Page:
Ramaphosa vows transparency on Covid vaccine rollout amid concerns
The government has not been sufficiently transparent about the Covid-19 vaccine rollout strategy but it wants to do better, admitted President Cyril Ramaphosa on Monday.
He was speaking at the annual National Economic Development and Labour Council (Nedlac) organised labour school just hours before SA was scheduled to receive its first consignment of the vaccines from India, which he described as the most extensive campaign in the history of the country.
“We are now entering a new phase in our fight against the pandemic ... This will mark the beginning of a mass vaccination campaign that will be the most ambitious and extensive in our county's history. It will reach all parts of the country and will be phased to ensure that those most in need are prioritised,” he said.
Ramaphosa said the government's efforts in the fight against the pandemic were criticised by many but were necessary to curb the spread of the virus and saving lives.
“We have had to maintain a difficult balance between saving lives and protecting livelihoods. We have done so knowing that the effects of an uncontrolled pandemic will not only cause great human suffering now but could potentially cause our economy irreversible damage,” he said.
Ramaphosa said the country, as well the constituencies of Nedlac, needed to focus with “single-minded determination” on bringing an end to the pandemic as quickly as possible.
“This disease will to a large extent continue to define the year ahead, just as it defined the year that has just passed. It will have an impact on almost every aspect of our lives. Already it has caused much suffering and hardship, particularly among the poor and the working class.
“In SA and other parts of the continent and the world, the working class and poor are disproportionately vulnerable to infection and have less access to quality health care.”
He assured the nation that the vaccine rollout campaign would leave no-one behind. This as he also admitted the government's shortcomings.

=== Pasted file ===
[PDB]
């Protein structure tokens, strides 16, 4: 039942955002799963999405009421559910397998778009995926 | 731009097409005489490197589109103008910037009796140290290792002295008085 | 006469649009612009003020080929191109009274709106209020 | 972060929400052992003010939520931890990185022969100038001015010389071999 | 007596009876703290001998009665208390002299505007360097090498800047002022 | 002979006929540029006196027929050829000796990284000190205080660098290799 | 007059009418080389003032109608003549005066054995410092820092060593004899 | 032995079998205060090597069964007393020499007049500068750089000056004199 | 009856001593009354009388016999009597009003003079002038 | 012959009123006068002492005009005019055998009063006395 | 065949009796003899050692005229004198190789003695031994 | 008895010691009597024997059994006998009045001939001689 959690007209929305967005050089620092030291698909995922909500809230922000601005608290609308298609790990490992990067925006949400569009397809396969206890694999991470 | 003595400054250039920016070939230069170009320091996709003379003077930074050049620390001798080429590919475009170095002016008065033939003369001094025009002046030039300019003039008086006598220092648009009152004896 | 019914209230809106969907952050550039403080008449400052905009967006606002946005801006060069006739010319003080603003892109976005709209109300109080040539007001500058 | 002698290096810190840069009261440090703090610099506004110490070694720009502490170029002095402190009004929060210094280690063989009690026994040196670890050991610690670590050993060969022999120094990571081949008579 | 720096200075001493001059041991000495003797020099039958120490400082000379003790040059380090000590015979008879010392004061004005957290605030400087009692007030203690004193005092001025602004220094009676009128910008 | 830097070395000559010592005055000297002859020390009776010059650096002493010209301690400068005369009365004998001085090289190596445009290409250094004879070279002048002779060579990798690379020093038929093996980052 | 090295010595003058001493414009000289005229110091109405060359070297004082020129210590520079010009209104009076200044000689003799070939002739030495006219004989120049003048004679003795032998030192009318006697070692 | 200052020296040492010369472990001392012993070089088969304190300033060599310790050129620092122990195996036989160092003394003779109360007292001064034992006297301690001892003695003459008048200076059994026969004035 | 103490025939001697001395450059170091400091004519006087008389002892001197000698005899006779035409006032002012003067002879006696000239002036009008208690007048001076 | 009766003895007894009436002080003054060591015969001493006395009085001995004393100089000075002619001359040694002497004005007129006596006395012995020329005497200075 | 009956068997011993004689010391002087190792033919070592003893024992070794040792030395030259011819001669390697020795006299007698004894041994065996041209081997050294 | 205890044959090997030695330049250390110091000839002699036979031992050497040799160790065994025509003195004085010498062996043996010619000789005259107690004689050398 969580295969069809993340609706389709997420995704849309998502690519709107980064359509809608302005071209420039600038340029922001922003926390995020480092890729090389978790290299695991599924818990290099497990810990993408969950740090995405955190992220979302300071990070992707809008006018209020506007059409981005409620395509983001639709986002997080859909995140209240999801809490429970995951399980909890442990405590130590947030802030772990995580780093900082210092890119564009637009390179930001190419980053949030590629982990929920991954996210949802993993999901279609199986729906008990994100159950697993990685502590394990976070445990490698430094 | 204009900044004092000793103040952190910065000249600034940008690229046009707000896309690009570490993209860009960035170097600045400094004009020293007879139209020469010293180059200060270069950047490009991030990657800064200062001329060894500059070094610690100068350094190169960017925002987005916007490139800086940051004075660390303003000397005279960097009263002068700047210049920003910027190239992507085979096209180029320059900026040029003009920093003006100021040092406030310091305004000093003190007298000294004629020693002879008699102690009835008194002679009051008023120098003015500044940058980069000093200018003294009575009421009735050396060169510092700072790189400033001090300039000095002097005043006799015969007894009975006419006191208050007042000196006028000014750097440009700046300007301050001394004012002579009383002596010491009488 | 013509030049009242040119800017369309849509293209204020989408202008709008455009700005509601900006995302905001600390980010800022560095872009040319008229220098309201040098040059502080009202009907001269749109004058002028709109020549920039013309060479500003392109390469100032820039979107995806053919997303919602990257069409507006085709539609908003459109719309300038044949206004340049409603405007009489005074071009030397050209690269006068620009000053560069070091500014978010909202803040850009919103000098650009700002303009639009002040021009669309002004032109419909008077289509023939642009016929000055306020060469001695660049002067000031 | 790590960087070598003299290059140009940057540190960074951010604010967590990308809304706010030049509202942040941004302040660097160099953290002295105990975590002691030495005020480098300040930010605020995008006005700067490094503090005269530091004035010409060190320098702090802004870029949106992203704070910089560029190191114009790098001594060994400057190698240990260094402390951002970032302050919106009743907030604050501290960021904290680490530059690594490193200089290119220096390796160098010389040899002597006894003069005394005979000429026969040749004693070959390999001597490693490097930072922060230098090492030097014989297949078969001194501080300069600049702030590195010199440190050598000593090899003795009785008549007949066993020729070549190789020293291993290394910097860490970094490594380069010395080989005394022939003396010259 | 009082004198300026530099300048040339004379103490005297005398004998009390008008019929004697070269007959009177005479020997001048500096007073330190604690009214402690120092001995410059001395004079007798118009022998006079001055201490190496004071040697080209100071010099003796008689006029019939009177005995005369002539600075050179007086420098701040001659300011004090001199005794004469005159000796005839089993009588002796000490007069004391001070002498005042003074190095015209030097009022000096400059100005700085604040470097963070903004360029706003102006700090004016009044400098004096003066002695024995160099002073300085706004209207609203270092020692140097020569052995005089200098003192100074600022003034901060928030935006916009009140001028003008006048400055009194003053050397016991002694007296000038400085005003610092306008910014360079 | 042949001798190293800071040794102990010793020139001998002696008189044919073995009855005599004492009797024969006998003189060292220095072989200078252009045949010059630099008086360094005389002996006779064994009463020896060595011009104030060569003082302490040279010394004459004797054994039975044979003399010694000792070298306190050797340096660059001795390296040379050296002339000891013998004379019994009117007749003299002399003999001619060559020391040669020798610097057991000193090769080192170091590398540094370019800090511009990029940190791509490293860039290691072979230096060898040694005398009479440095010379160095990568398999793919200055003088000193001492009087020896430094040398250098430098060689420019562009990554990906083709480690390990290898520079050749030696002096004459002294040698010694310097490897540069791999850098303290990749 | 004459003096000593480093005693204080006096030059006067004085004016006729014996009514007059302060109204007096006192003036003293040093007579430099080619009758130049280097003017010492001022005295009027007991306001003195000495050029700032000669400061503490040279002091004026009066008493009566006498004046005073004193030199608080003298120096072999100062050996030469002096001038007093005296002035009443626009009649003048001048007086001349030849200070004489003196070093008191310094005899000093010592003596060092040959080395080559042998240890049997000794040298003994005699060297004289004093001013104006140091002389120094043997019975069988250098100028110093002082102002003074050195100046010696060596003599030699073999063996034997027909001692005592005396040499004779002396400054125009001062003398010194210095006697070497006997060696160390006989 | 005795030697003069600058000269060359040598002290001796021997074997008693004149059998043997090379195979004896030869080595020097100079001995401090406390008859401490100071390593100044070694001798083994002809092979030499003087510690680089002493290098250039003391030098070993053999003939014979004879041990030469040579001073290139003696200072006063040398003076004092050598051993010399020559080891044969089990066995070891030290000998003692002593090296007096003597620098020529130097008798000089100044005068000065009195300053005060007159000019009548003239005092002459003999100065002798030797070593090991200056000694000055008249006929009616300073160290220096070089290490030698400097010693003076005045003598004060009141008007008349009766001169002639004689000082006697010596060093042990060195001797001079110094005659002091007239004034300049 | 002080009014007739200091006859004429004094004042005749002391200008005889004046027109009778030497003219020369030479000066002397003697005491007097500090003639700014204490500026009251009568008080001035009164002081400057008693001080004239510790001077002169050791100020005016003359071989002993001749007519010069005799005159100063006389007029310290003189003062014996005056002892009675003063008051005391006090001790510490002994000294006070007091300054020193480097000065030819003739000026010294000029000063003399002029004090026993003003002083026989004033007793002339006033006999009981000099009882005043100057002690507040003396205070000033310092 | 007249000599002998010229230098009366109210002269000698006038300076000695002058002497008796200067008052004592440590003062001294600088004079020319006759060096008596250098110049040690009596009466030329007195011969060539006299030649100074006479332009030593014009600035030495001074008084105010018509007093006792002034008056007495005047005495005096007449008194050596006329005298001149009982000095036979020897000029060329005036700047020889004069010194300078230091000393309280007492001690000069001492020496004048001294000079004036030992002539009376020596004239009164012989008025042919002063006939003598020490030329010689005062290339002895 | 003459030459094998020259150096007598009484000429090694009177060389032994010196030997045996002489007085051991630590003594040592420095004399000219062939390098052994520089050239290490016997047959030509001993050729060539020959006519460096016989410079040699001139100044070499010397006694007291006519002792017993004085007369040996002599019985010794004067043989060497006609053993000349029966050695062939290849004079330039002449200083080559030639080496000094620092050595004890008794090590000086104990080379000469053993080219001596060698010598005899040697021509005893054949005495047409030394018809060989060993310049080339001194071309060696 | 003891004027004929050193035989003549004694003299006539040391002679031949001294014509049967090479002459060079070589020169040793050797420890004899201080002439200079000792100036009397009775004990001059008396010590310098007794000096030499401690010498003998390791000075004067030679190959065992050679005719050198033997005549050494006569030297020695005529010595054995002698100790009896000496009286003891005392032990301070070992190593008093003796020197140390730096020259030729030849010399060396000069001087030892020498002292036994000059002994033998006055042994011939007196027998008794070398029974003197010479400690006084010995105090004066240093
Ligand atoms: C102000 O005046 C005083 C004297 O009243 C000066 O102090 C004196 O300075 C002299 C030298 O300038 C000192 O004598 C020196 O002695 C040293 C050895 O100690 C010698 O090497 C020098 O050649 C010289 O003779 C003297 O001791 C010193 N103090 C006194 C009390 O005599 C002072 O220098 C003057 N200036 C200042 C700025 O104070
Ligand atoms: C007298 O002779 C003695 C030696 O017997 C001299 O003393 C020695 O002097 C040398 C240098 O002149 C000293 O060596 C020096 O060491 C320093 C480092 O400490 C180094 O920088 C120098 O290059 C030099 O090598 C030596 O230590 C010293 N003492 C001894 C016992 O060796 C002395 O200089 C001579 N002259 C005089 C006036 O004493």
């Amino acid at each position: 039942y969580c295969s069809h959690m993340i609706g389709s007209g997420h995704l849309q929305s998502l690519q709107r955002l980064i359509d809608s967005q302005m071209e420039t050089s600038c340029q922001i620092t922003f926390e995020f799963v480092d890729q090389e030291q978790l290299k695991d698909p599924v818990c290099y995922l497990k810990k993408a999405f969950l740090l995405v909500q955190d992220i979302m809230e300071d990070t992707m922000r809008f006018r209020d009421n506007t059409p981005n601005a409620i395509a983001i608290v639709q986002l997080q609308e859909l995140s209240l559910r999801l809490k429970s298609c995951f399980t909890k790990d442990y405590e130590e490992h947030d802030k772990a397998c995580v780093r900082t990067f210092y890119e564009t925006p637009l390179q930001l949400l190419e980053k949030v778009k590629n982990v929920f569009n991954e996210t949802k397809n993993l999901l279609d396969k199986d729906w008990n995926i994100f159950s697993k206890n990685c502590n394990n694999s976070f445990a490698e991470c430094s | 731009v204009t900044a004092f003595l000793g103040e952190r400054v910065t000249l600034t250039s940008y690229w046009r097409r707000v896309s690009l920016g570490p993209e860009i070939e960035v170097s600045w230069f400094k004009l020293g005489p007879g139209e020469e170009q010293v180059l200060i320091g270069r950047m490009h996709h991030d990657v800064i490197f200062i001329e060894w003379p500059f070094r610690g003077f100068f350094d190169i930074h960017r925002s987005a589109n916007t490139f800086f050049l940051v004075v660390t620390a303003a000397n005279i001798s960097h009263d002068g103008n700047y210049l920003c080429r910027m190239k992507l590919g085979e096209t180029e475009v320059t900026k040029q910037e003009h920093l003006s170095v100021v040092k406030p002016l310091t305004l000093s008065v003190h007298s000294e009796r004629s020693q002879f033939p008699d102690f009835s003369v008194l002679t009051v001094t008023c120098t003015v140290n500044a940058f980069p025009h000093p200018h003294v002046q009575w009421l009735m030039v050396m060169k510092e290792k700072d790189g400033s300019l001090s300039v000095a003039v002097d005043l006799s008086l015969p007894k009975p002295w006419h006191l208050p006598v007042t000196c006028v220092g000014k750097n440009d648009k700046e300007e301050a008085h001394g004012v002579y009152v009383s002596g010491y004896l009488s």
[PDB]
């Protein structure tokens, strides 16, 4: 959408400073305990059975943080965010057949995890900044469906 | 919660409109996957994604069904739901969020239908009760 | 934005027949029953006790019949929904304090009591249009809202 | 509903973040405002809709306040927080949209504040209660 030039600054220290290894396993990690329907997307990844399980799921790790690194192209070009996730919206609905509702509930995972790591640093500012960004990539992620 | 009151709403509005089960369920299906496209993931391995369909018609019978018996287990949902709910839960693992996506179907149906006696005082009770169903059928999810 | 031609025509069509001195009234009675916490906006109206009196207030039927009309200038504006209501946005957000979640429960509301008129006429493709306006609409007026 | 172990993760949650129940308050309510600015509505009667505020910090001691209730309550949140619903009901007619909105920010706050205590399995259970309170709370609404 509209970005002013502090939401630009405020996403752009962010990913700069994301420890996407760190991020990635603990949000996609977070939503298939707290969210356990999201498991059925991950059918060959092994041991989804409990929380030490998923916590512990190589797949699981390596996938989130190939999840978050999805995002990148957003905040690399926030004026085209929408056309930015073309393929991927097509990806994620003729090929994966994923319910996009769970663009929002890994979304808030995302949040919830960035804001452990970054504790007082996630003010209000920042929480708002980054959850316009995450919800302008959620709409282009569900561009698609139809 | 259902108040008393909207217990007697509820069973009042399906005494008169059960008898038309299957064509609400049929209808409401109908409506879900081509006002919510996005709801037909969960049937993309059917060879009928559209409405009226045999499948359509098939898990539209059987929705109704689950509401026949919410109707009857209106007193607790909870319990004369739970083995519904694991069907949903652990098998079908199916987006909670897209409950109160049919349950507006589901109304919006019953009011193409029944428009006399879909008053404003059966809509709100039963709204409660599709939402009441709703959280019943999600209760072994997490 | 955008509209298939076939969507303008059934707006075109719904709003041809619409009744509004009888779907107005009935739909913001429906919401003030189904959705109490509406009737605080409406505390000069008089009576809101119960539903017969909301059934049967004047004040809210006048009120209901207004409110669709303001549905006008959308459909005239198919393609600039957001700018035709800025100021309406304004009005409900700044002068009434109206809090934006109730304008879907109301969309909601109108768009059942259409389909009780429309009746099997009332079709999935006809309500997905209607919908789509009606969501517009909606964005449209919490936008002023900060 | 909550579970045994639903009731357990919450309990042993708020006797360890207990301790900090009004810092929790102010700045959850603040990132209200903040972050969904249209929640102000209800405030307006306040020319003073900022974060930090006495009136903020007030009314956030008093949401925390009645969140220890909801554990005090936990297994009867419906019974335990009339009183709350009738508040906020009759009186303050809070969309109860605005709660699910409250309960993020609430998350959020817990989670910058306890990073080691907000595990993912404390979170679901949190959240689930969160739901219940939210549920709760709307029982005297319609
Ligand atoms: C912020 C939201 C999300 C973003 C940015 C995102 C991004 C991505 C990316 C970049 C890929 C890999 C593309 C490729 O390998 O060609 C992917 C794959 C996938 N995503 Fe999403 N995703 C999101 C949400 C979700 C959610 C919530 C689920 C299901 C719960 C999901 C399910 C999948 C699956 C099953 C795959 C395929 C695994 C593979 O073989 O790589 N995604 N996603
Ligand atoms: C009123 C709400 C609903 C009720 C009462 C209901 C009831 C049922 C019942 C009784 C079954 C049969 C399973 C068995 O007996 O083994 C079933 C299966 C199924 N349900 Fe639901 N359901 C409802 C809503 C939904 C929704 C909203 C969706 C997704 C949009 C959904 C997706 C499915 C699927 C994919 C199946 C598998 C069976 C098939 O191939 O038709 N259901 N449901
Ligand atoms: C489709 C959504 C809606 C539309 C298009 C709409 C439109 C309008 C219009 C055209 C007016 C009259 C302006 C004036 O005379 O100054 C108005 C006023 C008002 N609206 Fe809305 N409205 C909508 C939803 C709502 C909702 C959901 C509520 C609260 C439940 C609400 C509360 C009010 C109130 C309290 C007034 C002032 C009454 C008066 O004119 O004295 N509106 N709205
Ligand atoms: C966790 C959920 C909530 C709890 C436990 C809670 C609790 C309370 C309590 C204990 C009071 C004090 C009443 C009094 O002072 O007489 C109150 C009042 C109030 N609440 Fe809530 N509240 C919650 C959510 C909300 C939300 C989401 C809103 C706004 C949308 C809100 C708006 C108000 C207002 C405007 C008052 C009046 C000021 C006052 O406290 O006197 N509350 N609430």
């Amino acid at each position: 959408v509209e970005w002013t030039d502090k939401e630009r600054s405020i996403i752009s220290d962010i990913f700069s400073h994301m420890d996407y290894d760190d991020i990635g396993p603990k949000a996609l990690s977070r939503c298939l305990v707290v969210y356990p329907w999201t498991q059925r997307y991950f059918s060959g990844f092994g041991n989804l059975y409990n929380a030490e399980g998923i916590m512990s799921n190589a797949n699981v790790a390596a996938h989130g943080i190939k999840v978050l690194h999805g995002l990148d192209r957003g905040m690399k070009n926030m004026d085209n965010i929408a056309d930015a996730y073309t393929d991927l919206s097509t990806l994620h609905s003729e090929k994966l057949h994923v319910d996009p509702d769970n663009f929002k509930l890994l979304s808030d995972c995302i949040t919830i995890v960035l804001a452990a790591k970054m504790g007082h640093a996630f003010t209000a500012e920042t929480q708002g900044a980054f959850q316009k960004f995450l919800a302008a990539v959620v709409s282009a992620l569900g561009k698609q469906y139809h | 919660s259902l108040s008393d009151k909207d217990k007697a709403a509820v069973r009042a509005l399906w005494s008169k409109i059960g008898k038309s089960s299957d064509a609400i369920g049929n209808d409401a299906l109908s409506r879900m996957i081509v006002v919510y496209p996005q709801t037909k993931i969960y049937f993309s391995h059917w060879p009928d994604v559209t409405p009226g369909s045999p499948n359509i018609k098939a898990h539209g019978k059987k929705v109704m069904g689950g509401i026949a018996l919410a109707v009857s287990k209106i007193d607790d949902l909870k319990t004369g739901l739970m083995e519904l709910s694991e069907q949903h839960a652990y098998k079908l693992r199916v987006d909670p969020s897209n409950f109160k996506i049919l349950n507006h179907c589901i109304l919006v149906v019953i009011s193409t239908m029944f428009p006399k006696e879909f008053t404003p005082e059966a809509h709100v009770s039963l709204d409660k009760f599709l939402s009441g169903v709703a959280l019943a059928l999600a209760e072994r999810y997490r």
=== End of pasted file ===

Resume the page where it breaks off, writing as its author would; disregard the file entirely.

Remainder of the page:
“We are aware of concerns in some quarters that government has not been sufficiently transparent about these efforts. Organised labour has been prominent among those in society who quite correctly have sought answers from government on the details of the vaccination plan. We accept these concerns as valid.
“And I can assure you that we are making every effort to not only improve communication but to ensure that all social partners are more directly involved in the development and implementation of our plan.”
Ramaphosa said the scale and complexity of the rollout strategy was far greater than anything the country had done before. “We nevertheless have ample experience of working together as a society to overcome difficult challenges,” he said.
The first vaccines to arrive are expected to be provided to health-care workers. The second phase will include essential workers, teachers, the elderly and those with comorbidities. The third phase would include other adults in the population.
Ramaphosa said the role of organised labour would be critical in reaching millions of workers, ensuring that they are informed, empowered and that they are able to access vaccines at the appropriate places and time.
“It is vital that they are ready to be vaccinated and that the doses reach them without undue delay.
“We have had engagements with employers in a number of sectors, who have committed to working with health authorities, to ensure that their employees are vaccinated. They need to bring organised labour on board so that there is proper consultation, effective co-ordination and proper involvement of labour and speedy implementation.”